How to Play
Place all of the game items in their proper area on the gameboard. The Master of Ceremonies is chosen who is in charge of running the different games. Each player is given $100, a cue card and a playing piece. The Master of Ceremonies chooses one “What’s In the House” card and places it inside the house.
Playing the Game
When the game begins the Master of Ceremonies presses down on the pop-up timer. If the pop-up timer pops up during a player’s turn, that player wins $100 and the timer is reset. Once $500 has been paid out by the timer, the timer is put away as players can’t win any more money.
Players take turns clockwise. To start the game each player moves one space on their turn. After they reach a certain space on the board they spin the spinner and move the number of spaces spun. On a player’s turn they move to their next space and follow the instructions on the space. Most of these spaces have players playing mini-games in order to have a chance at winning money.
Draw the top “Fashion Game” card. Compare the items listed on the card with the items listed on your cue card. You receive $25 for every item that matches.
I’ll Take the Next Prize!
In this game the Master of Ceremonies shows the prize cards for the game. The Master of Ceremonies reveals one card at a time until the player says that they will take the next prize. The Master of Ceremonies shows the next card and gives the corresponding amount of money to the player. The player must take a card before five cards have been shown.
When a player lands on the memory test space at the beginning of the game they will take one memory card. They look at this card and place it face down in front of them. Once the card is placed face down it cannot be looked at again until the end of the game. If the player can remember what is on their card for the memory test at the end of the game, they win $100.
The Missing Heir Game
Draw the top card from the “Missing Heir” deck. Compare the description on the card with your cue card. You collect $125 for each correct description.
Draw the top “Partner’s Guess” card. If your “partner” guessed correctly, you collect $100.
Personal Pronoun Game
The Master of Ceremonies asks the player a bunch of questions. The player has to answer the questions quickly and without using I, me, my or mine. At the beginning of the game the player is given five $10 bills. For each time they use one of the forbidden words (I, me, my, mine) or hesitate they lose one of the $10 bills. The game lasts for 30 seconds and the player gets to keep all of the money still in front of them.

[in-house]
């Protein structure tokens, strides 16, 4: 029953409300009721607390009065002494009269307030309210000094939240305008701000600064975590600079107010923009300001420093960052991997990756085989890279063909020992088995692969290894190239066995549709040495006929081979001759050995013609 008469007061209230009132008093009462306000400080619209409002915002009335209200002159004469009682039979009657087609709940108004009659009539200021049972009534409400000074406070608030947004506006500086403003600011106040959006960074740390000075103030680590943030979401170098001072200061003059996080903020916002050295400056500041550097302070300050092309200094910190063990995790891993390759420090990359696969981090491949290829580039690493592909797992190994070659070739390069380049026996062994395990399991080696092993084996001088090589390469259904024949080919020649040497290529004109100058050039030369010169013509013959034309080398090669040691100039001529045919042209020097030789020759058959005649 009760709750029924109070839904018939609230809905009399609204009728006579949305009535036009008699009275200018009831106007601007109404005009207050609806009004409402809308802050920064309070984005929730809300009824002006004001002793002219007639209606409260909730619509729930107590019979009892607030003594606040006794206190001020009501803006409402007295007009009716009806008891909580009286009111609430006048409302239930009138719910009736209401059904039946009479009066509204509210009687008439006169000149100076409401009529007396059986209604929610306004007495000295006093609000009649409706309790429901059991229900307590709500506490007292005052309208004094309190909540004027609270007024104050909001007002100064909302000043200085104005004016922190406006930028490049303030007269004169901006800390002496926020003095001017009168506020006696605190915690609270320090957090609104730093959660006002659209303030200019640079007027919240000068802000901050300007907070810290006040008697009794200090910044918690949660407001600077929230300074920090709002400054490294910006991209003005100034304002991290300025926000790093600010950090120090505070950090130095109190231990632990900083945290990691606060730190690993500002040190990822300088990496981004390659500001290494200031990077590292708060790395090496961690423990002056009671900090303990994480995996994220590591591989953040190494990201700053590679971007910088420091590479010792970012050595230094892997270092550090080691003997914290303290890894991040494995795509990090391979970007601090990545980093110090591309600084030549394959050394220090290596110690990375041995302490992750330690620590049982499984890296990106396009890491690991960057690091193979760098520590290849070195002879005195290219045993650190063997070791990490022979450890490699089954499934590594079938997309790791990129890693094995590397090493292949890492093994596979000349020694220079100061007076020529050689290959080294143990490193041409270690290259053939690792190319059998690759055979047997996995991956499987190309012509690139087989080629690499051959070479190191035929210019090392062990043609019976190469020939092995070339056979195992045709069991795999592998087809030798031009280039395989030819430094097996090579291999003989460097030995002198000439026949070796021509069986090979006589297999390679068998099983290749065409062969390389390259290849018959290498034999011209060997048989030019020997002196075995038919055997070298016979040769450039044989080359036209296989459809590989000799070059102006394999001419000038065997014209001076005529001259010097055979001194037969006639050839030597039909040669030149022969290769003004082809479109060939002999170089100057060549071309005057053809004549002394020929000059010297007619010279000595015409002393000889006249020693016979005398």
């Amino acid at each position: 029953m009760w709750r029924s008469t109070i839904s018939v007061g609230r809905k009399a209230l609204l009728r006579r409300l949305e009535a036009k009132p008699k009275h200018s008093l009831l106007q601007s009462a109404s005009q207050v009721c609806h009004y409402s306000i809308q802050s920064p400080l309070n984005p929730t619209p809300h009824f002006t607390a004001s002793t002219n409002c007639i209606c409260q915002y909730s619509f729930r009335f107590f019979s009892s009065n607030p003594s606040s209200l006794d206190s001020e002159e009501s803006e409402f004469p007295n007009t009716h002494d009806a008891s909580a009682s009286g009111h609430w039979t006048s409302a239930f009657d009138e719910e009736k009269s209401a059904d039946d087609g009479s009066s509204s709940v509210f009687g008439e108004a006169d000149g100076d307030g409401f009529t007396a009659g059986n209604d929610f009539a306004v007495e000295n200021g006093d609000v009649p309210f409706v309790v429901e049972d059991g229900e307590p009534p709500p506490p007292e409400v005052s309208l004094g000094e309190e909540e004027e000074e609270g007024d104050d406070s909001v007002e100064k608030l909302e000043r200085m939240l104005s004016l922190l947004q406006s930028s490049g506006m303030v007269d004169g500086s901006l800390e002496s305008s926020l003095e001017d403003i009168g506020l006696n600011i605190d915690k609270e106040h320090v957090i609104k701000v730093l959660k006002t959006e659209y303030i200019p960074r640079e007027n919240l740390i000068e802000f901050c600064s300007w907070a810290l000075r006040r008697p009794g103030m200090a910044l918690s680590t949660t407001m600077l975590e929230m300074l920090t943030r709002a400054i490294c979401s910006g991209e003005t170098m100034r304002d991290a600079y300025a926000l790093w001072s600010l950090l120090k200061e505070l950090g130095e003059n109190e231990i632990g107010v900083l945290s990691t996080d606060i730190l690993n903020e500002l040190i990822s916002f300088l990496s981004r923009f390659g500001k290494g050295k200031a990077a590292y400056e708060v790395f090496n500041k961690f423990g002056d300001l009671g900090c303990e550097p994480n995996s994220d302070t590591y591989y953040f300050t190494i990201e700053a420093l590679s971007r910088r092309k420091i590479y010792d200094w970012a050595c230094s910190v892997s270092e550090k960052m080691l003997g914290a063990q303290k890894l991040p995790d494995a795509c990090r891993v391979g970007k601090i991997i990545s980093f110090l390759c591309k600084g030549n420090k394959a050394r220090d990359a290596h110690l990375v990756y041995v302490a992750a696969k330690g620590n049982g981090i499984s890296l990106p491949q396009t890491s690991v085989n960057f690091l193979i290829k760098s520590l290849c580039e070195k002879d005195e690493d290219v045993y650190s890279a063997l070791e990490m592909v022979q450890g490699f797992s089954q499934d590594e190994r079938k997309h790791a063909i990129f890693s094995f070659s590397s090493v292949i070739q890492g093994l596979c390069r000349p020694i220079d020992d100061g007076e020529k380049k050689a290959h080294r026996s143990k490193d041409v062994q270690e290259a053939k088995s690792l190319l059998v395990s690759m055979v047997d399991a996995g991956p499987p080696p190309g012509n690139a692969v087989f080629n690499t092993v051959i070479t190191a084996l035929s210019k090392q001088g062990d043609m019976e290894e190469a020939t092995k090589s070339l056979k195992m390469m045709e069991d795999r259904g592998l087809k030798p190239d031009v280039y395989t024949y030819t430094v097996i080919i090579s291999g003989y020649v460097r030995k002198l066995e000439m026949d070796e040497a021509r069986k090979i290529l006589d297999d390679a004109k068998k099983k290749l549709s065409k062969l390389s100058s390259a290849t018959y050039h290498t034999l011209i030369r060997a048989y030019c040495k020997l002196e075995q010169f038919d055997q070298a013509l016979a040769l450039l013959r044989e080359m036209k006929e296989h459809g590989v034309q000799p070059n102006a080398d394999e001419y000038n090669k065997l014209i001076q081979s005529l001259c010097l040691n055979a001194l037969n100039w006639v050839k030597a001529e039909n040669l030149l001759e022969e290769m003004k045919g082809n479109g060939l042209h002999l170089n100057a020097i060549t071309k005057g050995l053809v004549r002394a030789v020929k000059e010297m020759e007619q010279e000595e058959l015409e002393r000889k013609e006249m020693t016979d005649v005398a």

When a player lands on the space to perform their stunt, they must perform the stunt printed on the back of their cue card. If the player is successful they collect the amount of money printed on the card.
In the Thirty-Seconds game the player needs to guess when 30 seconds have passed since the game started. The Master of Ceremonies asks questions during this time in order to distract the player. When the player thinks 30 seconds have passed, they tell the Master of Ceremonies. If the player was within a couple seconds they win $100. If the player was incorrect they win $10.
What’s in the House?
The number of clues revealed depends on what space the player landed on. Once a player makes a guess, no other players may repeat that guess. If the player guesses correctly with only one clue they receive $100, from the second clue $50, from the third clue $25, and from the fourth clue $10. The answer for the “What’s in the House” should not be revealed until everyone has reached the exit.
What’s in Your Purse or Pocket?
Draw the top card from the “What’s In Your Purse or Pocket” deck. Compare the items on the card with the items listed on your cue card. You receive $100 if you match the item on the card.
Yes or No Game
The Master of Ceremonies asks the player a bunch of questions. The player has to answer the questions without hesitating and without using yes or no. If the player can succeed for 30 seconds they win $50.
End of Game
The game ends when all of the players have reached the exit space. All of the players count up their money. Whoever has the most money wins the game.